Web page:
My baby is 14 weeks old and cant settle herself to sleep... Help!

Ramona - posted on 02/23/2011 ( 10 moms have responded )




She wont fall asleep by herself,I have to rock her, pat her, sing to her or let her fall asleep whilst using my nipple as a pacifer. I know you shouldnt do this, but all week a=she has still been up at 3am,and by then, I will do whatever it takes to get some sleep. She is such a bad pattern, that the other night, I had to hold her to the breast, in bed with me, while singing and rocking, too! very uncomfortable and frustrating but after half an hour she finally fell asleep. I have tried everything. I now give her a bottle of formula at night, and still breastfeed during the day,as it gives me a 6 hour sleep instead of just 4.I have a bedtime 8pm she gets 20 minutes in the jolly jumper while i laugh,play and sing with her. Then a bath, massage, pajamas and breastfeed. She falls asleep in my arms,i put her in the bassinette, and she sleeps for an hour,until 10pm. Then the fun begins. She just wont resettle. I have tried latting her just cry,twice,after changing and burping her(she gets quite windy sometimes.) But she has gotten hysterical both times, even with the comtrolled crying techniques.n I dont know what to do once she gets to that stage other than pick her up and calm her as there is no other way of calming her. Please help me as I am all out of ideas, and its really starting to upset me.


Sylvia - posted on 02/23/2011




I have an almost-foolproof solution for you, although you may not like it much: try co-sleeping. Everyone will get more sleep.

Despite what books like "Babywise" may say, a 14-week-old is too little for "controlled crying" or other cry-it-out "sleep training" techniques. A 3-month-old baby (a) still needs to eat at night and (b) doesn't understand enough about the world yet to "settle herself." Five minutes of hunger feels like forever. When you leave the room, she has no idea whether you're ever going to come back. She isn't able to understand yet why you respond one way during the day and a different way during the night.

Babies nurse for comfort as well as for nutrition. This isn't a "problem" or a "bad habit", it's how babies are! Until very recently in human history, babies rarely slept anywhere but with their mothers, and there were no feeding schedules other than the ones babies established for themselves. If you think about it that way, it becomes a bit easier to understand why real babies don't act much like the ones in books.

Carolyn - posted on 02/24/2011




the book the Baby Whisperer Solves all your Problems was incredibly helpful to me in helping my son learn to fall asleep on his own and self soothe without crying it out.

The pick up put down method worked wonders for us. I used many of her techniques ( and still do) around your baby's age.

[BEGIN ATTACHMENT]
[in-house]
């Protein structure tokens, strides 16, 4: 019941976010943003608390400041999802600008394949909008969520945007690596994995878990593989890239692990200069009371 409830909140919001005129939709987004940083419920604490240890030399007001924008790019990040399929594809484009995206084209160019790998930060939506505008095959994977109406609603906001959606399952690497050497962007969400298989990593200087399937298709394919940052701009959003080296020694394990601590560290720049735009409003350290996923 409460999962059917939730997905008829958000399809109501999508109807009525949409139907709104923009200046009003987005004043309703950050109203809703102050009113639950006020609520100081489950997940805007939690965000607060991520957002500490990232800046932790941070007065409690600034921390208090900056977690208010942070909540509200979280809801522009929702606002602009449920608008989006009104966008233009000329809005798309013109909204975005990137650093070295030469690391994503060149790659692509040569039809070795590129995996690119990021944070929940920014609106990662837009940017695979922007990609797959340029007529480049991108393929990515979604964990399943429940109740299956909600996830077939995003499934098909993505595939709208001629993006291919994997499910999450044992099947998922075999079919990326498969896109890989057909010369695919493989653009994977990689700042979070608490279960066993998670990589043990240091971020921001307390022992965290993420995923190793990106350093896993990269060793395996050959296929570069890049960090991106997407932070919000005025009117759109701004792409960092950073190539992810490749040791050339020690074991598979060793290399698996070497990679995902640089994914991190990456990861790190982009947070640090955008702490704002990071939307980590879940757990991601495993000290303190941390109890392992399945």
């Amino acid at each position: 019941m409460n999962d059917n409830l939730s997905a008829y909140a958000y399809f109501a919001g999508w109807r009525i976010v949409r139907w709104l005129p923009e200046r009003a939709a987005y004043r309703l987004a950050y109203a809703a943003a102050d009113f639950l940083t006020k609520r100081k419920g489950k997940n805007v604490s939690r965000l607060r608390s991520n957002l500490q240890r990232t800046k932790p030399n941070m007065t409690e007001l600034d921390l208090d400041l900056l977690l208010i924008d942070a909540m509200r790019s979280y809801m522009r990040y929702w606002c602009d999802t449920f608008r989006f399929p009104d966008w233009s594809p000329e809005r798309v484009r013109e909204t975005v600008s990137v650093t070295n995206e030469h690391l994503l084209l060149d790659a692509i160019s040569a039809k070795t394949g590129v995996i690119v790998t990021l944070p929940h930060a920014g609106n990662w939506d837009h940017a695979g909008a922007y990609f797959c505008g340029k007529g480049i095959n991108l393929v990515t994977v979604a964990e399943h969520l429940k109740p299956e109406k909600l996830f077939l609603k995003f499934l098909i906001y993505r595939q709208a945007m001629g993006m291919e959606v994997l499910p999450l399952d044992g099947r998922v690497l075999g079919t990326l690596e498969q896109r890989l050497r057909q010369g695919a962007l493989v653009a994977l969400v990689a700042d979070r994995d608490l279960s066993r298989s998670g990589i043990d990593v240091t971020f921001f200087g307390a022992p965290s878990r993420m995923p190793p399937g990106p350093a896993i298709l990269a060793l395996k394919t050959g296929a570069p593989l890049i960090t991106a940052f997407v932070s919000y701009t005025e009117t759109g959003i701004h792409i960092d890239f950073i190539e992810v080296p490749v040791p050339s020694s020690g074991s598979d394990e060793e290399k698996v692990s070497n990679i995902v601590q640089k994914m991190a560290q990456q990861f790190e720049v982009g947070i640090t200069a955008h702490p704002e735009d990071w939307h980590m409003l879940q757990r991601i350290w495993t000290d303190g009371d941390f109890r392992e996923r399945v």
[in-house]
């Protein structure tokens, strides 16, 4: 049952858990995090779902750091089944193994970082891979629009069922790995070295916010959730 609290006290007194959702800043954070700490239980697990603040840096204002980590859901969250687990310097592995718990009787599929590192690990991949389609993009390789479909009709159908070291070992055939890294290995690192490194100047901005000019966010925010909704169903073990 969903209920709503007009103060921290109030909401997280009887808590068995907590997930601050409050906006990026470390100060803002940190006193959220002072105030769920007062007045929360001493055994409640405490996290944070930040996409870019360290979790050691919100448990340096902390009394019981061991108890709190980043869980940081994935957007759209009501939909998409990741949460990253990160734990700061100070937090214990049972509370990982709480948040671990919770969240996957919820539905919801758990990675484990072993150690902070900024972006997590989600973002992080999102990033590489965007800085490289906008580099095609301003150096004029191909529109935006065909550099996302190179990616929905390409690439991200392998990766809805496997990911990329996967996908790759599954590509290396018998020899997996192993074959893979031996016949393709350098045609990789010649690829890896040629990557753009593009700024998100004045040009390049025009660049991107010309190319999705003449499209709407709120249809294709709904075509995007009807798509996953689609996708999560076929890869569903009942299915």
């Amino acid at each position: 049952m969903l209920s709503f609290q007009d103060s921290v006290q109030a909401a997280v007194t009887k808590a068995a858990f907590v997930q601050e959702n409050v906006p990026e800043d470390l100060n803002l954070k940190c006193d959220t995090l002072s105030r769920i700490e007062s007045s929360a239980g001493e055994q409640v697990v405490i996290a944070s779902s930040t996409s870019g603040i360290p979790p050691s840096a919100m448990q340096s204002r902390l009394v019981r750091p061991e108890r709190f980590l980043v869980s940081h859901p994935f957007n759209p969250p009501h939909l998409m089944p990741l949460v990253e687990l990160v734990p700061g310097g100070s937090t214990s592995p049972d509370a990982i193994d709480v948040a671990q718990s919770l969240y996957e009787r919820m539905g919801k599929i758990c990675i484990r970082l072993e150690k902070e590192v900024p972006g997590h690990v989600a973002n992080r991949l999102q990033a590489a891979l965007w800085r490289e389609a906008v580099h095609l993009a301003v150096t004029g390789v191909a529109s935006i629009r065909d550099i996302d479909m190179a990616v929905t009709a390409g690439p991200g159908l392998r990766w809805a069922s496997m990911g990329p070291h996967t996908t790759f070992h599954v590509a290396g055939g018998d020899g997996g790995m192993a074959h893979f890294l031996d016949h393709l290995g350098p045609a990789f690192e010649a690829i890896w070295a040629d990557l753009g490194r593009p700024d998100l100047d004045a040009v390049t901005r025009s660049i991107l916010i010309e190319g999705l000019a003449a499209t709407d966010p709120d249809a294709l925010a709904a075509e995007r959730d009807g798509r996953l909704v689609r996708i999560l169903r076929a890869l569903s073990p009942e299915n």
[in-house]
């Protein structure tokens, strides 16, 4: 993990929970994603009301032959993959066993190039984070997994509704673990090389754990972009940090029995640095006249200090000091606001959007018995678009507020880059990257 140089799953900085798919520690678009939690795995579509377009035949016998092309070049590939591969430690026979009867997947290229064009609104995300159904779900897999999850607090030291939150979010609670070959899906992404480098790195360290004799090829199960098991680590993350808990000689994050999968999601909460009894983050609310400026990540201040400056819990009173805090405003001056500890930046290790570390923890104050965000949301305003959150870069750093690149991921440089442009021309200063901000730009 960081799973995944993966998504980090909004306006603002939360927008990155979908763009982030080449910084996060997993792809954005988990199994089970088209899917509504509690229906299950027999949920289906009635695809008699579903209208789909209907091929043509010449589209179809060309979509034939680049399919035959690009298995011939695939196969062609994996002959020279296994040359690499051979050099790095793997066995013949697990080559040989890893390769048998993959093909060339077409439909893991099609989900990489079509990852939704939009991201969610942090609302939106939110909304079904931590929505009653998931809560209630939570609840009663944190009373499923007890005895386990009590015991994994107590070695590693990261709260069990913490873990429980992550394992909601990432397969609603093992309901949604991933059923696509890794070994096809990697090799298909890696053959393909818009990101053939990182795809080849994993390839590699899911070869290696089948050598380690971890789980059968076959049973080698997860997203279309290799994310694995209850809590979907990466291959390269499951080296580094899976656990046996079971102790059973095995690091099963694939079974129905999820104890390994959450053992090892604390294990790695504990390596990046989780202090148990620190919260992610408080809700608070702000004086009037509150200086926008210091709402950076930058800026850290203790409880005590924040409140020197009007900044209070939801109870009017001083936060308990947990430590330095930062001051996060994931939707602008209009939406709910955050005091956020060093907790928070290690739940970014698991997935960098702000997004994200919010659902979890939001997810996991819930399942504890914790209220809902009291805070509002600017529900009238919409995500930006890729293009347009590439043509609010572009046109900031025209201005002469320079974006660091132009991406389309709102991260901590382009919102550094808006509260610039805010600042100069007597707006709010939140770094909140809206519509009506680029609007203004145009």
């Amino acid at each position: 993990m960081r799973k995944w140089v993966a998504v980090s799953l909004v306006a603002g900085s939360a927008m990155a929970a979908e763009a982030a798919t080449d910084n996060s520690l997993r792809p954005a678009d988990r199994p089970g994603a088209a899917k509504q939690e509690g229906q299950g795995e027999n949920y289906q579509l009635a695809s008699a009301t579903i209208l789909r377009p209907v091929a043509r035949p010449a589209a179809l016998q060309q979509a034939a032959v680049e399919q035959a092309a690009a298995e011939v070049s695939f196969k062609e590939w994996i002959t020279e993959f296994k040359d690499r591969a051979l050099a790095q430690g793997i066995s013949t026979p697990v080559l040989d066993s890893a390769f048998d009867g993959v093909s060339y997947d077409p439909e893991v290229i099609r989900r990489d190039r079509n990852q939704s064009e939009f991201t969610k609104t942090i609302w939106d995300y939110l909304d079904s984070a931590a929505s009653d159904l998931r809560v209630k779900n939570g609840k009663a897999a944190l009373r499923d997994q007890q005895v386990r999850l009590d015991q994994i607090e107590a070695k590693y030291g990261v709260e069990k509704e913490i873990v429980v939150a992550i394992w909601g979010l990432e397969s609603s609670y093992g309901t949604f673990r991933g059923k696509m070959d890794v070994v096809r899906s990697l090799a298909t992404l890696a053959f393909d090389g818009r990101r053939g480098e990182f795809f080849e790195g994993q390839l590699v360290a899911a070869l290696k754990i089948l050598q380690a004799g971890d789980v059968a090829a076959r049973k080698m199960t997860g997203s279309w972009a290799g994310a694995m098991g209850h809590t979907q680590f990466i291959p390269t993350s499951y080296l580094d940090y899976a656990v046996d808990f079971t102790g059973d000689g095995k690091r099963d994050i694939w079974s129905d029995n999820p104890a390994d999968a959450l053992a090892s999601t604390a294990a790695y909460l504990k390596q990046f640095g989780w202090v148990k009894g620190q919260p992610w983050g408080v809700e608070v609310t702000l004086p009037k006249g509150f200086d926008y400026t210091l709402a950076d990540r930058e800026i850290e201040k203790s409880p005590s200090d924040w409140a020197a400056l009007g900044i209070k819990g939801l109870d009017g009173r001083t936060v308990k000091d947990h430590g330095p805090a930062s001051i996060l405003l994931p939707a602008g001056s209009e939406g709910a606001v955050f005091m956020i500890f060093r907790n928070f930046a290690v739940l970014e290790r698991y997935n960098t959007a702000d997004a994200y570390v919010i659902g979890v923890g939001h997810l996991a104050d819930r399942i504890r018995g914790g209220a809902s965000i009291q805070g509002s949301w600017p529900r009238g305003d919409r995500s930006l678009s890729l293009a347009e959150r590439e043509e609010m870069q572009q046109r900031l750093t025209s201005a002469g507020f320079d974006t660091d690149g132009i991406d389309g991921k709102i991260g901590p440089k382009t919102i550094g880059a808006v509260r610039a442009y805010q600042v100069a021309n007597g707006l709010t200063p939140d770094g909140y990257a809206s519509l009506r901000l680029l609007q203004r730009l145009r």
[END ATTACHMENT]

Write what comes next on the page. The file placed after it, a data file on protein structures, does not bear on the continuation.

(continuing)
Best 20 $ i ever spent.

also consider not putting her in the jolly jumper and keeping stuff very calm and low key before bedtime. I found eliminating strong stimulation before bedtime a big help in getting him to settle on his own.

I think you can read the book online too, just google it before deciding if you want to purchase it. But everyone that i know that has purchased it, loves it to peices.

saved my sanity lol

Jennifer - posted on 02/24/2011




Health nurses should stick to giving advice about the baby's HEALTH and stay away from things that will according to individual parenting choices. Things like when to start solids and what you feed your little one as well as if/when you choose to start your child on a schedule and whether or not you go to them in the night are YOUR decision. Health professionals have no business giving advice about those things :)

Jennifer - posted on 02/23/2011




My son is 23 weeks old and I have never allowed him to cry when he wakes at night. He's up every 3 hours and at each waking he gets cuddles and nursed. I realize the general consensus of society is that we "spoil" our kids by attending to them at night and that they'll "never" learn to sleep on their own, but in my experience it's NOT true. My daughter was rocked or nursed to sleep from birth and she eventually did learn to go to sleep on her own. It's a gradual process. Babies are born 100% reliant on their parents for everything from birth... even to be assisted in going to sleep. I see being comforted in the middle of the night as an emotional *need*. A baby who is 14 weeks old is not developmentally capable of manipulation. If your LO is going into hysterics when you leave her to CIO, that's clearly not an appropriate measure to be taking. You need to respond to her long before she gets to that point. By responding to her needs, she figures out that mama will always be there for her. If you leave her to go into hysterics, it can be emotionally very draining for her over time.

Also just wanted to say that it is NORMAL for a baby (especially that young) not to sleep through the night. Adults don't even sleep through the night -- they've just figured out how to settle themselves back down. Babies don't have this skill, which is why they full waken and need us to comfort them. 4 hours is really quite a respectable stretch of sleep. I'm lucky if I get 4 hours at once in a night.

Check out the book: "The No Cry Sleep Solution" for some pointers. Good luck.

Tina - posted on 02/24/2011